Casino’s guardsstabbed: Man escapes, possibly ID’d |

Casino’s guardsstabbed: Man escapes, possibly ID’d

William Ferchland

Two security guards remain in stable condition with neck wounds after being attacked by a knife-wielding man at a Stateline nightclub. The assailant is being sought by authorities and faces two counts of attempted murder with a deadly weapon, authorities said.

Justin Ready, a 25-year-old from the Bay Area, is suspected of using the blade, possibly a folding knife, after being escorted out of Altitude Nightclub at Harrah’s Lake Tahoe on Sunday night by the two guards, said Douglas County Undersheriff Bob Rudnick.

Investigators were attempting to serve a warrant Monday for Ready’s arrest. Lt. Mike Biaggini said early investigations revealed Ready has no criminal history. Authorities believe he was with a group of people.

Ready was dancing in an “unauthorized” area, such as a stage, which prompted his removal, Rudnick said.

The 11:45 p.m. attack occurred outside of the club but inside the casino. Each guard was cut once in the neck and was transported by air to Washoe Medical Center in Reno for treatment of the injuries, said Rudnick, who didn’t know whether the injuries were from a slashing or stabbing motion.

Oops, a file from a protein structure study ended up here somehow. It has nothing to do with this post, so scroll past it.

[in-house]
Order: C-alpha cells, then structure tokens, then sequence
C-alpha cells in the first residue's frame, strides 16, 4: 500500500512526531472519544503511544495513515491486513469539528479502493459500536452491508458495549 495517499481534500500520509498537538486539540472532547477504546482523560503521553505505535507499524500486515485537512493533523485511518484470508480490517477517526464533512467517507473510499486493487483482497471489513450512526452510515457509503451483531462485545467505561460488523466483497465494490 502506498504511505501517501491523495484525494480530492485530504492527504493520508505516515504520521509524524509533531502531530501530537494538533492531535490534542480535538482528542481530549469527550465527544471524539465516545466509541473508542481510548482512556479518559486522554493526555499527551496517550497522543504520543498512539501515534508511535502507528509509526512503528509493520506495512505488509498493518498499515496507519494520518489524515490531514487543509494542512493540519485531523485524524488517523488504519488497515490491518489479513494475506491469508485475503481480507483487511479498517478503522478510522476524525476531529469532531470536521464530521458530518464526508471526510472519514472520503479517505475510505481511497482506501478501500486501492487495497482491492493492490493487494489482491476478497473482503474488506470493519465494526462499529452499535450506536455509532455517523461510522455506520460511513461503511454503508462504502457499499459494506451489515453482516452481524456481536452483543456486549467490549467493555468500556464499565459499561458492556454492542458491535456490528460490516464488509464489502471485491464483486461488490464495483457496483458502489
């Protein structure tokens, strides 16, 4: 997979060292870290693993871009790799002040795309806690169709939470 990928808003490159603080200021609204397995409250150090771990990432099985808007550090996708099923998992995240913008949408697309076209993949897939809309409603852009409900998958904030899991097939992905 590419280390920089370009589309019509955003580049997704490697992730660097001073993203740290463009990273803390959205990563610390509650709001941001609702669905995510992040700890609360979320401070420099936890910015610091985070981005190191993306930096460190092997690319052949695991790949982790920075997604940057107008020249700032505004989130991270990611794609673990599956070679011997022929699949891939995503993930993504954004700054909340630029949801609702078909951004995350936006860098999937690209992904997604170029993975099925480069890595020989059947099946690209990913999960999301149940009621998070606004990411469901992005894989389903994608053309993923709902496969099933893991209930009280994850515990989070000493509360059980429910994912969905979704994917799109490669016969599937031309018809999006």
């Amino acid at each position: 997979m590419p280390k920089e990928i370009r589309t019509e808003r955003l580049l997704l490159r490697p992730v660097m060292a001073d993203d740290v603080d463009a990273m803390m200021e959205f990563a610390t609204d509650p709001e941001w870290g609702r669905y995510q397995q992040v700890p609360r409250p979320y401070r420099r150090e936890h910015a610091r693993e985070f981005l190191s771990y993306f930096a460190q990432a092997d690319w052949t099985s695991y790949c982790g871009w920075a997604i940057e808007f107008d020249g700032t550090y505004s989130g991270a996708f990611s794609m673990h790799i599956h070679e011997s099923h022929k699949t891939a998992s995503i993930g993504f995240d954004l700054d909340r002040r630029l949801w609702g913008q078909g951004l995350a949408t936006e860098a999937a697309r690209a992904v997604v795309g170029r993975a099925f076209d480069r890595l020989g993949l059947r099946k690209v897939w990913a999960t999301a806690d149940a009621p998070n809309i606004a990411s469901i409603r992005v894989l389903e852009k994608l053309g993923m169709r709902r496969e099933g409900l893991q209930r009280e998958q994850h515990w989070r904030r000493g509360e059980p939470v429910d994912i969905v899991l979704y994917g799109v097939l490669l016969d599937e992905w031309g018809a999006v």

Rudnick would not release the names of the injured guards.

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Ready fled the scene and may have been in a white van believed to be headed toward the Bay Area, Rudnick said.

“It’s our understanding that he associated a lot with other DJs,” Biaggini said. “I don’t know for a fact yet if he is a DJ himself or if he hangs around (with DJs).”

He is described as a white male, 6-foot-3-inches tall, about 200 pounds and has brown hair. He also has facial hair on his chin as well as a silver stud pierced below his lower lip. Authorities consider him armed and dangerous.

Sundays at the club are advertised as $1 drink nights. It is not known if alcohol played a factor in the attack.

Fights at Stateline casinos, especially ones with clubs, are not uncommon. Many fights involve attempts to punch, kick or strike security guards but reports of attacks on the guards with dangerous weapons are rare.

Biaggini said he was trying to think of a similar incident, but couldn’t recall one even during crowded celebrations on New Year’s Eve and other busy nights.

John Packer, spokesman for Harrah’s Lake Tahoe, was unaware of a “policy to pat everybody down” but said there are plenty of security guards in and outside the club. Packer said there’s a “very close check on anybody trying to carry anything in.”

He wished the two a quick recovery.

While one security guard is a Harrah’s employee, the other is with Event Services Inc., a Reno-based company that provides roughly 300 private guards to casinos in Northern Nevada.

General Manager Mike Hendi said all guards are trained in techniques involving weapons defense, handcuffing and verbal judo, a strategy to calm people without physical altercations.

Verbal judo allows a disruptive person who may have “had a bad day or bad night call it a night and have a better day tomorrow,” Hendi said.

Anyone with information on the case is asked to contact Investigator Ron Elges at (775) 782-9905 or can call anonymously to Secret Witness at (775) 782-7463.